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Mindswap, by Robert Sheckley Book Review | SFReader.com
Mindswap, by Robert Sheckley Genre: Science Fiction Publisher: Orb Books Published: 2006 Review Posted: 6/26/2013 Reviewer Rating:
Reader Rating: Not Rated
Mindswap, by Robert Sheckley
Book Review by Paul Weiss
Have you read this book?
The absolutely incomprehensible destruction of a great idea!
It would be quite unreasonable to give Robert Sheckley less than top
marks for putting together a wild and woolly imaginative premise to
build a sci-fi novel around. Consider a world in which interstellar
travel is possible but, not surprisingly, it's a long, arduous and
crushingly expensive process. For those that can't afford the time or
the money for the real thing, science has also developed the technology
for a "mindswap" - a way for two consenting people to simply switch
consciousness, even over galactic distances, and effectively trade
bodies instantaneously for an agreed upon period of time.
The possibilities for a novel built on such an idea are virtually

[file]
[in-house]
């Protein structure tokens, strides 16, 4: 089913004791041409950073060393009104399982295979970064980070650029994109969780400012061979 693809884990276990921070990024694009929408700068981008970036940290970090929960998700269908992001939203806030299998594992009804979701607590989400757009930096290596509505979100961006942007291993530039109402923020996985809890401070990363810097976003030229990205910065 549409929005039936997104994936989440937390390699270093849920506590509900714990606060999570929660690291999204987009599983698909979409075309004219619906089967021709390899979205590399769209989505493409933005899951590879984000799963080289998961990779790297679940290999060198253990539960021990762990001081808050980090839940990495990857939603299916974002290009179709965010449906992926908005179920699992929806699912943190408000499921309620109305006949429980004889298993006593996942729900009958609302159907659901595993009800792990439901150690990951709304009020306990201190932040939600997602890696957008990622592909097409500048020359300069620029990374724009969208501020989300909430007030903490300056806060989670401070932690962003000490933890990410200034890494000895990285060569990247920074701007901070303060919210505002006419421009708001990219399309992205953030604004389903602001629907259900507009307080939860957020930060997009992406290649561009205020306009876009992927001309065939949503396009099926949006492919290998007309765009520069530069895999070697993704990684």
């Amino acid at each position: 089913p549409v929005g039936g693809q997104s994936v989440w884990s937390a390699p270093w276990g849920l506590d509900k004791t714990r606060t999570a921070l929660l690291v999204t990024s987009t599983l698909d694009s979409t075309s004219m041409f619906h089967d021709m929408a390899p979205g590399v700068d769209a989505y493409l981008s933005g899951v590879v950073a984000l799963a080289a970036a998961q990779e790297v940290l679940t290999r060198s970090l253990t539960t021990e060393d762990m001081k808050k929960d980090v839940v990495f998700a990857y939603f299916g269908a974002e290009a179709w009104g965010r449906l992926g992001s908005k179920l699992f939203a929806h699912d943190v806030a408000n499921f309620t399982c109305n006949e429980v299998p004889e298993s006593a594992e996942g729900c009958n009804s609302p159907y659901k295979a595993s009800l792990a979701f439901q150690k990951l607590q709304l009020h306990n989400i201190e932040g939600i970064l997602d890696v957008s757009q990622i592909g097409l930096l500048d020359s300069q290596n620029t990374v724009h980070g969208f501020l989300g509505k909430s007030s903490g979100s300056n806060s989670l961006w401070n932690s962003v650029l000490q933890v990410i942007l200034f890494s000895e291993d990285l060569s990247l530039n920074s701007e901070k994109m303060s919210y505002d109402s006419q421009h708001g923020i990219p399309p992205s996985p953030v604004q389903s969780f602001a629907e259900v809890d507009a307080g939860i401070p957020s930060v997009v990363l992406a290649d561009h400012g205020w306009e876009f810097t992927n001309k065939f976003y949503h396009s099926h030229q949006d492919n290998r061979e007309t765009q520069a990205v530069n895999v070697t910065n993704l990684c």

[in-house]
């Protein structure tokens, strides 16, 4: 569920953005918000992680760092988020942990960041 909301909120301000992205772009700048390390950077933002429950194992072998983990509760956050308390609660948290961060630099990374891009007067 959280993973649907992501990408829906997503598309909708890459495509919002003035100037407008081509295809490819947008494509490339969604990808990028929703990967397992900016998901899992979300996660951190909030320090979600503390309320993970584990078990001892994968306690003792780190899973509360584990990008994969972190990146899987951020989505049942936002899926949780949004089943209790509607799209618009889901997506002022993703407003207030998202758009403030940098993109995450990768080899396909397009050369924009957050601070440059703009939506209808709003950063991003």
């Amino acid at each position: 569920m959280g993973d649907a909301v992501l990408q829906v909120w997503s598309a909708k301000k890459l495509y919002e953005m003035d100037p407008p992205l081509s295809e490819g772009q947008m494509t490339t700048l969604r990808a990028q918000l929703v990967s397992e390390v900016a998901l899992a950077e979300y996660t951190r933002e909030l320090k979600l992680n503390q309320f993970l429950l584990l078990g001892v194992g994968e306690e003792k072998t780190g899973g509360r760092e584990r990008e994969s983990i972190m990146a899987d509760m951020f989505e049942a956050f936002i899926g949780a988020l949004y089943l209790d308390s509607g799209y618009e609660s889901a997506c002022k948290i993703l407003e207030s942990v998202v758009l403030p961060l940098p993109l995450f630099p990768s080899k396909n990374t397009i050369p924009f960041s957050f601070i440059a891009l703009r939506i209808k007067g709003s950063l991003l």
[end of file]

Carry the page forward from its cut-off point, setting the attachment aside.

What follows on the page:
limitless - anthropological and social comment, moral, social and
cultural study, recreation and adventure travel in off-world settings,
sexual adventure and comic misadventure, criminal skulduggery and much,
much more. Sheckley chose to take his novel down the road of comic
misadventure and criminal activity but I believe that somewhere along
the way, he lost his mind and got waylaid on the sideroads of the 1960s
hippie and drug sub-culture.
Marvin, a college student who wanted nothing more than to visit Mars,
swapped minds and discovered that he had been scammed by a Martian
criminal who has found a way to abscond with Marvins's body. Marvin now
has no way home and it seems his only option is to indulge in a series
of every more complex mindswaps and body trades to track down and
recover his dearly beloved earth body.
I'm grateful that "Mindswap" was a blissfully short novel because the
reading, quite frankly, was tedious to the point of pain. Give Sheckly
his due. His efforts at humour occasionally rose to the status of
laugh-out-loud hilarity but, for the most part, they fell flat and
resembled nothing more than overblown, pretentious, philosophical
doublespeak pouring from the mouth of a 1960s flower child in the grasp
of a bad batch of LSD mindblowers!
It might have seemed appealing to a young adult reading crowd at the
time of its publication but it certainly aged poorly and I'm afraid I
can't recommend it to any potential reader, even out of purely
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